|A true good fella
|By:Jim Hague, Reporter staff writer
||September 09, 2001
Actor Raven, who has made a living out of playing bad guys, shows good side to help handicapped kids
|SUMMER FUN -- Actor Max Raven (back right) takes the time to enjoy the Summer Fun 2001 camp with some of the campers and counselors. Program coordinator Joe Galano is far left.
|At first, Rob O'Donnell was more than just a little skeptical. As a counselor for Jersey City Recreation's Summer Fun 2001 for Special Needs Kids, O'Donnell took the youngsters in his care for a visit to Liberty State Park one day. The man selling Italian ices told him that a gentleman who was on a motorcycle nearby wanted to buy all of the kids an ice.
"I really wasn't paying much attention that day," O'Donnell said. "When I heard that the man wanted to buy all the kids ices, I got a feeling of disbelief. Like, why would he want to do something like that? I told him that we don't normally get things like that to happen in Jersey City."
Especially for kids who are burdened with a variety of special needs, like physical handicaps, emotional and behavioral problems, and disabilities and Down's syndrome.
"Usually, people forget about kids like the kids in our program," said O'Donnell, who has been a counselor in the program for the last four years, said, "They turn their head and look in another direction."
But not everyone is Max Raven.
"I just happened to be in Liberty Park that day and stopped to have an ice," said Raven, a Jersey City resident and a respected movie actor who has appeared in such movies as Casino, Goodfellas and the Last Don. "I noticed the kids while I was eating the ice and thought it would be nice if they could have an ice as well. So I told the ice guy to buy them all one."
Added Raven, "I went up to the young man, Rob, and told him that I wanted to buy all the kids an ice. He said that he had 68 kids, but I didn't care. I learned from my friend, Danny Aiello, that if you get a chance to do a favor for someone, you should do it. So I did. I just thought it was a nice thing to do."
Joe Galano, the program coordinator of the Summer Fun Special Needs camp, recognized Raven from one of his more famous movie roles.
"When I was introduced to him, I knew who he was right away," said Galano, who has coordinated the program for the last six years and is a special needs teacher at P.S. 15 in Jersey City. "I knew he was the guy who helped Joe Pesci put another guy's head in a vice in Casino. Everyone remembers that scene."
"I always play bad guys," Raven said. "I guess I've been typecast."
"It's really amazing and a nice story," Galano said. "He's just a really nice guy and not at all like the characters he has portrayed. He's just a down-to-earth guy who really cared about our kids."
Two weeks ago, Raven was presented with a special plaque from Jersey City Recreation Director Bob Hurley in appreciation for his acts of generosity.
"I didn't expect anything," Raven said. "The plaque read: 'To a special friend from special kids.' I was very touched."
It wasn't just the ices Raven was honored for.
Raven had also bought ices for another camp in Jersey City and a special needs camp in Bayonne.
Raven also donated $500 to Recreation Summer Fun in order so the kids could have elaborate decorations for their end of summer talent show. Raven also went out of his way to attend the show, to see the kids sing, dance and perform.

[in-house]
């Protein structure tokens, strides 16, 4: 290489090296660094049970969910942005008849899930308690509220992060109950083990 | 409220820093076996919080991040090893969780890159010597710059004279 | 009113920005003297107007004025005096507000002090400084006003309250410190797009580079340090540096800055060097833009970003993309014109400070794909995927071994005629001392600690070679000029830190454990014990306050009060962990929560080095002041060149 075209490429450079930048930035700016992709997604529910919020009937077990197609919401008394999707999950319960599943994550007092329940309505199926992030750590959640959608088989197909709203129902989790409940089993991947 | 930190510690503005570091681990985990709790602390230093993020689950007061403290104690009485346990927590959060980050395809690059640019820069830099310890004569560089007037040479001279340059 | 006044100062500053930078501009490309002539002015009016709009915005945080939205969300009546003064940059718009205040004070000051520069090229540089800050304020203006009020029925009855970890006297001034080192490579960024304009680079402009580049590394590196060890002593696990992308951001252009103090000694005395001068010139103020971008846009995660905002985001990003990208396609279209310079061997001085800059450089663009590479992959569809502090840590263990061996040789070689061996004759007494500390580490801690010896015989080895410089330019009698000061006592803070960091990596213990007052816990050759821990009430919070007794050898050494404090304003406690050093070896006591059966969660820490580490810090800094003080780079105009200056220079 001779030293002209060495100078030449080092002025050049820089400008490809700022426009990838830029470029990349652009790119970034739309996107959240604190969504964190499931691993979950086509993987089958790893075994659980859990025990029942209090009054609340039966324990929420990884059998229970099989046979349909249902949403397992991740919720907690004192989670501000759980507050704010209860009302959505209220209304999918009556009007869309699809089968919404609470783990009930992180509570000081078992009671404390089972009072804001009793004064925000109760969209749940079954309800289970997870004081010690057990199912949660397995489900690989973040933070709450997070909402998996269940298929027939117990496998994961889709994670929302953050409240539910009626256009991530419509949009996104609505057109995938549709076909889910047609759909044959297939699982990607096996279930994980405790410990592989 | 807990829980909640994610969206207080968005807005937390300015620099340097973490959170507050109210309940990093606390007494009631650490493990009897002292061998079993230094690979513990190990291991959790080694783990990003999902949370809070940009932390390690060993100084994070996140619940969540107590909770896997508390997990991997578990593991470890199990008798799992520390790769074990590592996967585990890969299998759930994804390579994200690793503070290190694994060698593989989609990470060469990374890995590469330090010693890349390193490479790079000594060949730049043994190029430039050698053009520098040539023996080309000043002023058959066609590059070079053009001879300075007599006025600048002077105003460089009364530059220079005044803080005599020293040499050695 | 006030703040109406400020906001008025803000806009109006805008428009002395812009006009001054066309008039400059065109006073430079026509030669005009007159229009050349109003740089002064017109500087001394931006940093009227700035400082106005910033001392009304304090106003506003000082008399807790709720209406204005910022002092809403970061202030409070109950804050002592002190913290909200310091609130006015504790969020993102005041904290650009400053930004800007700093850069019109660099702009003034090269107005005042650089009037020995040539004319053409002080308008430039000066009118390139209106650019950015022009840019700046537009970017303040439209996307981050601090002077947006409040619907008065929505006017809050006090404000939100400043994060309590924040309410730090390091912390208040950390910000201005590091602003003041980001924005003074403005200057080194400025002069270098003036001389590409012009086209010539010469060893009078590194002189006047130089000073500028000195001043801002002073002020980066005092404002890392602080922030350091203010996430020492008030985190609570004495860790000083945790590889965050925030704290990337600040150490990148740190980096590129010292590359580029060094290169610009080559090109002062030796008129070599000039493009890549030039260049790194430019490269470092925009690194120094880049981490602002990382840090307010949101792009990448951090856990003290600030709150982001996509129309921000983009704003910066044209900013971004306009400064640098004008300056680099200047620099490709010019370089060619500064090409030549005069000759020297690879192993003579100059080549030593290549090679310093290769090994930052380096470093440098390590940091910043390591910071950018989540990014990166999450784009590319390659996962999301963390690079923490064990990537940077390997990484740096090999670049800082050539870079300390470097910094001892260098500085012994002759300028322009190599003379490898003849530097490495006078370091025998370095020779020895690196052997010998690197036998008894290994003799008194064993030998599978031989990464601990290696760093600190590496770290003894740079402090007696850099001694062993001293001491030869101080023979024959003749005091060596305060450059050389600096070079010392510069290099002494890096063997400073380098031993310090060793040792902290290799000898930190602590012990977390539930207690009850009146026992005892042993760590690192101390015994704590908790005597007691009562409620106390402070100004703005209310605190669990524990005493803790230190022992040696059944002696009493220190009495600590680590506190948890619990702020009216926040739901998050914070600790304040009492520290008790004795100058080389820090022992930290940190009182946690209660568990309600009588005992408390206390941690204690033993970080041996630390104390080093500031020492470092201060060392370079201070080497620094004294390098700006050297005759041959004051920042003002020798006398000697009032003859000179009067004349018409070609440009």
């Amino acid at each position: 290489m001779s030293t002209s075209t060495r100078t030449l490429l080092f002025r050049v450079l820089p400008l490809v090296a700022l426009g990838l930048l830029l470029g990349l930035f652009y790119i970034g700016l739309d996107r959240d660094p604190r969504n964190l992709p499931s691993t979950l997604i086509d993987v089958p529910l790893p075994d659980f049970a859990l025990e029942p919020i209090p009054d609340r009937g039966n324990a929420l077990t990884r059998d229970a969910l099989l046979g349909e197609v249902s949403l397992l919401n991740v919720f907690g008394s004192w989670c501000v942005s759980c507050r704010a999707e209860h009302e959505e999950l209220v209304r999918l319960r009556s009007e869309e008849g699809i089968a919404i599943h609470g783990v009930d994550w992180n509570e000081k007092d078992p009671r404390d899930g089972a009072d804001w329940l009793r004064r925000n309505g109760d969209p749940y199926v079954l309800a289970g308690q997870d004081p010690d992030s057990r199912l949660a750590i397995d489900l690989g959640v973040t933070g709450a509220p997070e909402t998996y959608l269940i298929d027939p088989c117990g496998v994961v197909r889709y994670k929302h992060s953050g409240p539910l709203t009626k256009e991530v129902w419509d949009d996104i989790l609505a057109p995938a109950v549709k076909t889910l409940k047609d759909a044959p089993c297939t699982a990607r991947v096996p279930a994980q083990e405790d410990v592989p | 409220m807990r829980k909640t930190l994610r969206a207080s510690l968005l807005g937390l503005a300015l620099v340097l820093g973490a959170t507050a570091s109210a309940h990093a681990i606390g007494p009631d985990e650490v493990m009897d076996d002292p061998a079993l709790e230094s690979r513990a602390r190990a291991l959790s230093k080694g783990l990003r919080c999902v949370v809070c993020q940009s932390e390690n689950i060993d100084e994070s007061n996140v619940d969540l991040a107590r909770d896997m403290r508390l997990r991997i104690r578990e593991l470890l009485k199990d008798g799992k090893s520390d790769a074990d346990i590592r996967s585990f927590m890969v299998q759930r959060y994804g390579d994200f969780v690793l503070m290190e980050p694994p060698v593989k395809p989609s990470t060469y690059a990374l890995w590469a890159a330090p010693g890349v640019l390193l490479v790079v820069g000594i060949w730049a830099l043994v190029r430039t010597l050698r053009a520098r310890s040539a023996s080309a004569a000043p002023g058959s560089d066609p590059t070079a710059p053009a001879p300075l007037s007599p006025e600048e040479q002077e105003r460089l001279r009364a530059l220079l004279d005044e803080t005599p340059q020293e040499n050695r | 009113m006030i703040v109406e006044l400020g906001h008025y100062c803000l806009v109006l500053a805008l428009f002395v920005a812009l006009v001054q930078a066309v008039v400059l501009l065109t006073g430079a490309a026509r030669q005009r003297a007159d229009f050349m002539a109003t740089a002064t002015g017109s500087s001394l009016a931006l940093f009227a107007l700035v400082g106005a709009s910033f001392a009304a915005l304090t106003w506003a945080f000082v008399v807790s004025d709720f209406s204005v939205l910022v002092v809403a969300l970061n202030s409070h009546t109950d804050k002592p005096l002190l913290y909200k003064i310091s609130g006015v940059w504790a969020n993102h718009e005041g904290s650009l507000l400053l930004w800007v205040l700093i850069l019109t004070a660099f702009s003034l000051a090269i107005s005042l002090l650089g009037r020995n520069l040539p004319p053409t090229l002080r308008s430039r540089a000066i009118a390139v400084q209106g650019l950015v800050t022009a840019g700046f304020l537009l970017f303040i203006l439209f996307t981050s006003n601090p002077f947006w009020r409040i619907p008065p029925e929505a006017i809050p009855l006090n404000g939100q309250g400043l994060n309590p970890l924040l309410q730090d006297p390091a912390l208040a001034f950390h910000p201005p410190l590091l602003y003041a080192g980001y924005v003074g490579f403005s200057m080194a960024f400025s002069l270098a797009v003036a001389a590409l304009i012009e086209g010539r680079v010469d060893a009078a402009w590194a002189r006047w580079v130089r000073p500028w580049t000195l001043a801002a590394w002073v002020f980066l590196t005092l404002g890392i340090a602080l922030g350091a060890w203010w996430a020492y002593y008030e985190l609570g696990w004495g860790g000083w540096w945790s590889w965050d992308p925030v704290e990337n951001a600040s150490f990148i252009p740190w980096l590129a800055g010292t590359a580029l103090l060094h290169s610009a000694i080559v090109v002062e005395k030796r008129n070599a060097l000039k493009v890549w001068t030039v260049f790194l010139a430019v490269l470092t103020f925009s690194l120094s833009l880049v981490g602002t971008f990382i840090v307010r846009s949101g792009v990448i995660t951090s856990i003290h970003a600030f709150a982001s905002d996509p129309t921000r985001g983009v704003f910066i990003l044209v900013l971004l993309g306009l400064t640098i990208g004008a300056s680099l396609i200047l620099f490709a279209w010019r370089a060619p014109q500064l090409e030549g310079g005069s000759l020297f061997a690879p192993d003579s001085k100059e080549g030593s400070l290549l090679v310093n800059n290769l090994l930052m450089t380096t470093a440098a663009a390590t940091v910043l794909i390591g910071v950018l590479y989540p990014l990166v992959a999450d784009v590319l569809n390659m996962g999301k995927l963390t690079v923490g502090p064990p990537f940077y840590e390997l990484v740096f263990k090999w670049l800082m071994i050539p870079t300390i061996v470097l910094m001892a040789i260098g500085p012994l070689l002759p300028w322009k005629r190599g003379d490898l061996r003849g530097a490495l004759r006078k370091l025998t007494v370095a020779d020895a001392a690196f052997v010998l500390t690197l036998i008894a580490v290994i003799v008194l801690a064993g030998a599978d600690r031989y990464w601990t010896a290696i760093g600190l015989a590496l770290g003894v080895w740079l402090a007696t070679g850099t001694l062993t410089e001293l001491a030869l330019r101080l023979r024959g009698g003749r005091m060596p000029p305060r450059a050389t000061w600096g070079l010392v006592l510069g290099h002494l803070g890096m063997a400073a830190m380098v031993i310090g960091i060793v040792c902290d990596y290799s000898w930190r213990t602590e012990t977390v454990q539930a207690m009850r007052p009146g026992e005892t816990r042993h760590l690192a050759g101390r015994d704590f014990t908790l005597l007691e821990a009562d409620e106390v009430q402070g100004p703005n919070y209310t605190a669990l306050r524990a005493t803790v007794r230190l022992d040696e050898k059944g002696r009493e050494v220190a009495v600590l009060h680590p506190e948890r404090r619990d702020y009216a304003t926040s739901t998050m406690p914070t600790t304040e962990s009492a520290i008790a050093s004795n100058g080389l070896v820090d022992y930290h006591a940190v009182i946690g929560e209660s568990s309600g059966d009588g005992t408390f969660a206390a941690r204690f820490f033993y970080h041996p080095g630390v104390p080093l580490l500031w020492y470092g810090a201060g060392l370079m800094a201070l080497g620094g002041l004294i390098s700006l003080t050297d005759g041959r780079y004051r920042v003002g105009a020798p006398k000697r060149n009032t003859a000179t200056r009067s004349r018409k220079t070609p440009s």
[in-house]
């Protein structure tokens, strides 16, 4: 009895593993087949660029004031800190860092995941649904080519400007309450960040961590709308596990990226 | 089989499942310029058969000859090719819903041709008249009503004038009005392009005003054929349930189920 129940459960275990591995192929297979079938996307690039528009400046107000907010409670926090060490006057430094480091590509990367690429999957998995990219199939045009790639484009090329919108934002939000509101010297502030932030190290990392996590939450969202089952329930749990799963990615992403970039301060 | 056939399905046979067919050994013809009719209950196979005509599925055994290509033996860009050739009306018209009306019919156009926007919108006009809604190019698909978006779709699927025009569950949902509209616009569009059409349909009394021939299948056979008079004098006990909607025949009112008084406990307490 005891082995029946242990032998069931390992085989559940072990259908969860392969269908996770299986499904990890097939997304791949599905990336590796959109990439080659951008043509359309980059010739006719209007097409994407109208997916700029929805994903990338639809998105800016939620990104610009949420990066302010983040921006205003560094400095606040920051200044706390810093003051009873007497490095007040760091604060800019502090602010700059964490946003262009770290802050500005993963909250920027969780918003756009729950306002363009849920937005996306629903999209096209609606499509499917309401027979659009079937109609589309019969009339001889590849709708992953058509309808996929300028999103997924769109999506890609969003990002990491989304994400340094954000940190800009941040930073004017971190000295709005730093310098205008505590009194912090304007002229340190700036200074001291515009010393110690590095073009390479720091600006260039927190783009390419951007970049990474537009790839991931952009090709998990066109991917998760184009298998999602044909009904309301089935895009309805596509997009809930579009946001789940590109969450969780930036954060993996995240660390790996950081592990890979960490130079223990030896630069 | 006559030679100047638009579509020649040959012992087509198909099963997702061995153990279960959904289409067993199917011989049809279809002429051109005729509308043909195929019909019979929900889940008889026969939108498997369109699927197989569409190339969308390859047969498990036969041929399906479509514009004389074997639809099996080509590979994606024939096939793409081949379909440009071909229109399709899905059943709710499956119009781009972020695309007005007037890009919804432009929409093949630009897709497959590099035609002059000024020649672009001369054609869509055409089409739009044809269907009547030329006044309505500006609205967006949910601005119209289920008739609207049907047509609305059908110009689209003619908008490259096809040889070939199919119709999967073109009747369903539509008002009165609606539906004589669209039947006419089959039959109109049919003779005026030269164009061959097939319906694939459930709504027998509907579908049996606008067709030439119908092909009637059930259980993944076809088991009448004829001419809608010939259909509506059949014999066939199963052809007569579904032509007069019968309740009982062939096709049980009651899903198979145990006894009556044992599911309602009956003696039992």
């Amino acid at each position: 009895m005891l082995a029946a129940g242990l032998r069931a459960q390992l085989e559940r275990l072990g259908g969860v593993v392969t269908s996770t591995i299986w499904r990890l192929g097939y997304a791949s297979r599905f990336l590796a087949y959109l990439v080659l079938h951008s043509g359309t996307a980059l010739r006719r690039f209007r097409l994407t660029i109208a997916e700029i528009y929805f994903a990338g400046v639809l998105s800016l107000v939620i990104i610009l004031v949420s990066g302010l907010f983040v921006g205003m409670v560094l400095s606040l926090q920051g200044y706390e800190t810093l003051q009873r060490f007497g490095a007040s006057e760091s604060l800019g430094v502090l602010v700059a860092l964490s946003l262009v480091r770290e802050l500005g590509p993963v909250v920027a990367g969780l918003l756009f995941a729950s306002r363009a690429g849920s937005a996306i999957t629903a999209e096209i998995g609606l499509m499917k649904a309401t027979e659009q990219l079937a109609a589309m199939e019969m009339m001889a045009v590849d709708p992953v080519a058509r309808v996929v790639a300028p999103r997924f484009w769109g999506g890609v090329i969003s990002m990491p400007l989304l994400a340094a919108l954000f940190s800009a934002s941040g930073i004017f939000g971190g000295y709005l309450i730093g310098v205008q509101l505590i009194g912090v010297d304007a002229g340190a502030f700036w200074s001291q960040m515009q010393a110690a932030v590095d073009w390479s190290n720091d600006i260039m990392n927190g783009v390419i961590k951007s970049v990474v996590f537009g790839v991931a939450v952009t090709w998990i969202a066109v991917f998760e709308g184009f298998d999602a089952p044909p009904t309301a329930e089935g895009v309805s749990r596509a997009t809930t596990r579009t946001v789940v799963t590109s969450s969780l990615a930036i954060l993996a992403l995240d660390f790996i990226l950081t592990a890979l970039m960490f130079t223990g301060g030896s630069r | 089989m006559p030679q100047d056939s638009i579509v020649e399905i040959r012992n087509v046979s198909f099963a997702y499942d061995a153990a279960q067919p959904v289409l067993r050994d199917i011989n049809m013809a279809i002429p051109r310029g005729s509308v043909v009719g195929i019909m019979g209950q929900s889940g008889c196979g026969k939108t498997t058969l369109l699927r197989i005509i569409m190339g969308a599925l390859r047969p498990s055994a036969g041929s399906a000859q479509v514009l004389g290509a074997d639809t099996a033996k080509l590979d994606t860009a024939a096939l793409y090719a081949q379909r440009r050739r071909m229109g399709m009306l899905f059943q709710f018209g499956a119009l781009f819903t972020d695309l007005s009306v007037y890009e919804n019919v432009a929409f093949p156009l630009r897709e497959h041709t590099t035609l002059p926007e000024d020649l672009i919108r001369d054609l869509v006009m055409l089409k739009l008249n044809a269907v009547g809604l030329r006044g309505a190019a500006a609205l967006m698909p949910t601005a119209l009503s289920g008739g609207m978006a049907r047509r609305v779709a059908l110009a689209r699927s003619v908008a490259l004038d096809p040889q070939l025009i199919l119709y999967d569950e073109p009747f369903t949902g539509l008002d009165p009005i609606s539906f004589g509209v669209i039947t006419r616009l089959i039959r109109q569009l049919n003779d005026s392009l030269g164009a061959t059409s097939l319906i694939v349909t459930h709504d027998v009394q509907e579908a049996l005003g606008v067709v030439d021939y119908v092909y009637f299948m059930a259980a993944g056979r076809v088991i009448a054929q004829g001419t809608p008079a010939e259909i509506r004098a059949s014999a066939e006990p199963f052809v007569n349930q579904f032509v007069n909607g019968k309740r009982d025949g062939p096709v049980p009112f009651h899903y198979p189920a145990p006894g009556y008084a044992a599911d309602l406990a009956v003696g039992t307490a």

"It was very uplifting to see them perform as well as they did," Raven said. "I was very impressed."
Raven, who recently moved to Port Liberte from Beverly Hills, said that his generosity stems from a major change in his lifestyle.
"When I was young, I wasn't nice," Raven admitted. "But my friend Danny Aiello got me involved in acting in 1988 and he gave me just one bit of advice. He told me that if you have the chance to be nice to someone, it would be repaid to you many times over. Like the movie Pay It Forward. The goodness just keeps getting passed on in that movie. That's the way I live now."
Added Raven, "I have a tendency to identify with special needs kids. Many people tend to look away from special needs kids and don't want to help. It's rare when an adult gets an opportunity to help. It wasn't done for publicity. It was my chance to help some special kids. To me, special needs kids are truly special."
O'Donnell was certainly impressed.
"He was genuine," O'Donnell said. "I got a chance to know him pretty well and he's really just a nice guy."
Raven has a website (www.maxraven.com) that features pictures of himself with some of his famous friends, like comedians Bill Maher of "Politically Incorrect" and Jon Lovitz of "Saturday Night Live" fame.
"I'm in the process of producing three independent films," Raven said. "One is based on my novel that Jon Lovitz is going to star in. I'm also producing a comedy and a murder/suspense movie. I found out that there's more money in producing than acting. But I'll take an acting role if it's a good one."
O'Donnell, who is studying oceanography to pursue as a career, said that he can never forget the summer fun and the chance meeting with a very generous man.
"There's really no way to describe what he meant to everyone," O'Donnell said. "He made the summer better for the kids, but he also made it better for the counselors as well. Not to mention, the whole program. Max helped us keep the program going."
"It was one of the most incredible things I can remember," Galano said. "When you consider the level of generosity and how much he gave, you really have to say that he came from heaven."
By way of a casino or a few good fellas along the way.
|©The Jersey City Reporter 2002